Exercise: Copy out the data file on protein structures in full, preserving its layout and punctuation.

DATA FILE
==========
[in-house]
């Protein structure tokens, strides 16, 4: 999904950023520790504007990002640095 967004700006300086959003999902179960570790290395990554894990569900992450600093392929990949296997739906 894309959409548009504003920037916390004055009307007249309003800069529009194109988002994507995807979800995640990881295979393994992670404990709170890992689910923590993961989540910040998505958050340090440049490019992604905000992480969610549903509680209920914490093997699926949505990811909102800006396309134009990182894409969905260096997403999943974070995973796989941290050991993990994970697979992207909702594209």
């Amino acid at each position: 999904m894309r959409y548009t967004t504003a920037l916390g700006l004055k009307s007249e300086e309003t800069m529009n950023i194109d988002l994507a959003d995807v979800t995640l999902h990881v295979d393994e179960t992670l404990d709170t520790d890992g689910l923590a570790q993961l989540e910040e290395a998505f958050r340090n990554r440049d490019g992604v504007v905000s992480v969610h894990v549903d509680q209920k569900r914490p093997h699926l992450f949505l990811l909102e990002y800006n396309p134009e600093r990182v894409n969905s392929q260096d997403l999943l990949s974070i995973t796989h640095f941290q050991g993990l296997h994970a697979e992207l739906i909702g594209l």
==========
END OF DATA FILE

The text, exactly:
[in-house]
């Protein structure tokens, strides 16, 4: 999904950023520790504007990002640095 967004700006300086959003999902179960570790290395990554894990569900992450600093392929990949296997739906 894309959409548009504003920037916390004055009307007249309003800069529009194109988002994507995807979800995640990881295979393994992670404990709170890992689910923590993961989540910040998505958050340090440049490019992604905000992480969610549903509680209920914490093997699926949505990811909102800006396309134009990182894409969905260096997403999943974070995973796989941290050991993990994970697979992207909702594209």
């Amino acid at each position: 999904m894309r959409y548009t967004t504003a920037l916390g700006l004055k009307s007249e300086e309003t800069m529009n950023i194109d988002l994507a959003d995807v979800t995640l999902h990881v295979d393994e179960t992670l404990d709170t520790d890992g689910l923590a570790q993961l989540e910040e290395a998505f958050r340090n990554r440049d490019g992604v504007v905000s992480v969610h894990v549903d509680q209920k569900r914490p093997h699926l992450f949505l990811l909102e990002y800006n396309p134009e600093r990182v894409n969905s392929q260096d997403l999943l990949s974070i995973t796989h640095f941290q050991g993990l296997h994970a697979e992207l739906i909702g594209l």